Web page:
case you are very successful in the market or the market suddenly
turns up, but clearly when you are in Europe making losses you
cannot afford to run plants at below capacity if you can avoid
it. The very severe deterioration in the automotive industry in
Europe which has caused most companies to go into losses therefore
calls for a different sort of action than might be appropriate
if there was a lot of money being made. That, together with the
decline in the segment of the Vectra, has meant that GM Europe
needed to look at where it put its capacity for the Vectra.
249. This seemed to happen overnight, this awareness
of the character of the problem. When we met it was probably late
September but the garden was looking fairly rosy then. It took
us virtually up to Christmas for things to change. The reason
we are here, frankly, is we would have had a report produced on
the car industry and in the case of GM we would have been reasonably
optimistic. The reason that stopped us producing the report was
the uncertainty over Nissan and we thought we should wait for
the main board decision about their new Micra vehicle. We just
cannot see how things changed so dramatically, and if they did
not change dramatically had you anticipated this earlier than
(Mr Reilly) No, we did not anticipate this earlier
than December, and it did change rapidly, although we had obviously
had signs that the segment was declining because the sales forecasts
are updated regularly not just for here but for the whole of Europe.
We had in fact already started to take some action a couple of
months before, which was to try to move some people from the Luton
Vectra plant to the neighbouring IBC plant, recognising this decline,
at least as a short-term measure, and it was actually during those
preparations that the data became clearer, and it was then clear
that GM Europe had gone from a state of needing two Vectra plants
to needing effectively one and a half, or one plus a flex-plant.
250. Could I press you on this decline in demand.
It has been put to us that the decline in demand in the UK for
the Vectra segment was much less than it was in the rest of Europe,
and that also the profitability in the UK operation was rather
better than it was elsewhere. If that is true, and perhaps you
could let us know whether it is, does it not seem ironic that
it is the UK plant which ends up suffering?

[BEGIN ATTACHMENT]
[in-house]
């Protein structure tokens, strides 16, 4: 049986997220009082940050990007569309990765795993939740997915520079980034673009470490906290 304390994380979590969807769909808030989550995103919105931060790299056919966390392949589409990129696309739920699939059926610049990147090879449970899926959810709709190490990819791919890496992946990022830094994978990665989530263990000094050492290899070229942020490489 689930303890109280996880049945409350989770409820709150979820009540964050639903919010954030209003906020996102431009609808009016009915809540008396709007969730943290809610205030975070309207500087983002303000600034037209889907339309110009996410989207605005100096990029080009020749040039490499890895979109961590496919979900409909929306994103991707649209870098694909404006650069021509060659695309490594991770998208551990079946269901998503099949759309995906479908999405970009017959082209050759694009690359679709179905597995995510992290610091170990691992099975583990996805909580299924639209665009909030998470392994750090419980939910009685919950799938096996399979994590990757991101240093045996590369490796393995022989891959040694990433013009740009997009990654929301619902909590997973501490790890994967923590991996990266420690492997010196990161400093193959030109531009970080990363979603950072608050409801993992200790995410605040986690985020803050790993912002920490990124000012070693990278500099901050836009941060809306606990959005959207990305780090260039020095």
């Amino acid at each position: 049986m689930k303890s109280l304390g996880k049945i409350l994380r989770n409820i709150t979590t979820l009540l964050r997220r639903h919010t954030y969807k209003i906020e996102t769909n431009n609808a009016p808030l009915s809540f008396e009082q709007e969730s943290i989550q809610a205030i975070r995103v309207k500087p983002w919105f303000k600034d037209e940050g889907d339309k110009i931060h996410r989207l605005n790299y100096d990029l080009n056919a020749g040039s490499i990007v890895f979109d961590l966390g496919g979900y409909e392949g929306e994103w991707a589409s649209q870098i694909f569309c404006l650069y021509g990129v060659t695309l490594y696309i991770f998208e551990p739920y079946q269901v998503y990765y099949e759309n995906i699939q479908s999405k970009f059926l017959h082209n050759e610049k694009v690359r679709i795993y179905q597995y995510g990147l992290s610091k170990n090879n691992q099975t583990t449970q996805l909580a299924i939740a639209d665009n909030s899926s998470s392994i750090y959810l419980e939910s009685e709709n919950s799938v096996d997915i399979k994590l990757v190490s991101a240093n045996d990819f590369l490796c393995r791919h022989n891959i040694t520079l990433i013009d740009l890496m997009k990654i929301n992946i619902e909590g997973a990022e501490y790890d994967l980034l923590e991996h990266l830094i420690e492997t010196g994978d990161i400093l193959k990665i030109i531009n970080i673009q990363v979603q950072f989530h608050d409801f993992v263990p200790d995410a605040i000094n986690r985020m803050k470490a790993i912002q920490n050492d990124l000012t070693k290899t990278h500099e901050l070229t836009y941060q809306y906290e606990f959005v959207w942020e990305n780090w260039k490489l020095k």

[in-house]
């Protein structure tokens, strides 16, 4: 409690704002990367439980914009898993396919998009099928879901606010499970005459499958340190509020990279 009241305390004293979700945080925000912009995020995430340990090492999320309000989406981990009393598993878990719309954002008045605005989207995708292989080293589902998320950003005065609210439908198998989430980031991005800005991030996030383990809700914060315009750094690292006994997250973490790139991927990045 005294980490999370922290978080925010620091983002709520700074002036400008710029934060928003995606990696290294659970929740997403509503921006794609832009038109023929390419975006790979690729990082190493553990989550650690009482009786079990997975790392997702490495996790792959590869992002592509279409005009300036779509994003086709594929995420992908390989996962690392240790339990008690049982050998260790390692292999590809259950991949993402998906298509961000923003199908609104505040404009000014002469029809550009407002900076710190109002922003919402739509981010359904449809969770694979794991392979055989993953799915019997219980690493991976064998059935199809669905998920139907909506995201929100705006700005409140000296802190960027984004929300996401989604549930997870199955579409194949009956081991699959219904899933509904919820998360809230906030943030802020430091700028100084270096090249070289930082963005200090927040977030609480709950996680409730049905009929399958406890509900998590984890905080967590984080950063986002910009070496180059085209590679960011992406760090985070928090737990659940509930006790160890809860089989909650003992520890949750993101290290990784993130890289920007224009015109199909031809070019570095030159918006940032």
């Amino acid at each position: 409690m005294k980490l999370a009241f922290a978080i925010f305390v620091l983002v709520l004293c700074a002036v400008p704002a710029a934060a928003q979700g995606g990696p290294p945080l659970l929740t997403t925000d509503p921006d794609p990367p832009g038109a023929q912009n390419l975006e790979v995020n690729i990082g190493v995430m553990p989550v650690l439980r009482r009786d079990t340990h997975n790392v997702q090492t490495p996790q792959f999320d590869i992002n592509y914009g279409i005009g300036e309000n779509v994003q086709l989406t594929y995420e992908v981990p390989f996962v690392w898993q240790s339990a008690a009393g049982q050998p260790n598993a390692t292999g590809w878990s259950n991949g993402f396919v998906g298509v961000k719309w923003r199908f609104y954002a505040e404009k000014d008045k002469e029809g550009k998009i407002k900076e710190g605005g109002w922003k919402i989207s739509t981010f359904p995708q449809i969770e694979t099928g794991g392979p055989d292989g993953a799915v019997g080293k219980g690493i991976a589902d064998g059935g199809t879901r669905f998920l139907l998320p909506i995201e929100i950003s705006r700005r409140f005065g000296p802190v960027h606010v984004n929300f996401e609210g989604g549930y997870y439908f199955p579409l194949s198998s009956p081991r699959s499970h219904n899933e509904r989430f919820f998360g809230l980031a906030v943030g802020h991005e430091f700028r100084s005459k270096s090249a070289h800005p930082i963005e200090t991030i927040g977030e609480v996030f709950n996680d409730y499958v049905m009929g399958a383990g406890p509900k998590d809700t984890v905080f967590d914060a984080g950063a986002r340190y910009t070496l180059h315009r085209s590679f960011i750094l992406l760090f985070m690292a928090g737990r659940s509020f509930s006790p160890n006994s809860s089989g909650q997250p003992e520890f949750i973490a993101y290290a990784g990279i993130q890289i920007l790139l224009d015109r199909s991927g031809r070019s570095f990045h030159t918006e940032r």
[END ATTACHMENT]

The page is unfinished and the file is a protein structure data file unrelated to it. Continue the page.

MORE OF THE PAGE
(Mr Reilly) If I can address the first question, it
is not true the UK is not feeling the reduction of this segment.
251. But not to the same extent.
(Mr Reilly) Yes, to the same extent, by about four
to five points of market share, from a somewhat higher level,
from about 25 per cent down, to about 20 per cent, but nevertheless
the same sort of decline in that same period. As for profitability,
the rapid decline in profitability in GM Europe has been mirrored
here in Vauxhall. I cannot give you the results yet because they
are going to be announced in the not too distant future, so obviously
I cannot indicate that, other than to say that we are not trading
profitably. So the picture of some time ago has deteriorated significantly,
for various different reasons.
252. You are a member of the board in Europe,
presumably you therefore were involved in these discussions which
culminated in this decision?
(Mr Reilly) I was.
253. Did you defend your patch here vigorously?
(Mr Reilly) I did, very vigorously, yes. In fact it
was my suggestion to try to move some people from the Luton passenger
plant to IBC to try to contribute towards an improvement in profitability
and a reduction in the costs for both Vauxhall and GM Europe.
The next thing we considered was to go to a single shift. But,
in the end, the data that I was presented with indicated that
the only way that GM Europe could take this sort of capacity out,
which it needed to do long-term, not just short-term, was this
move, and it was technically possibly to move the tools which
had been planned for Luton to another plant.
254. It seems extraordinary that the decision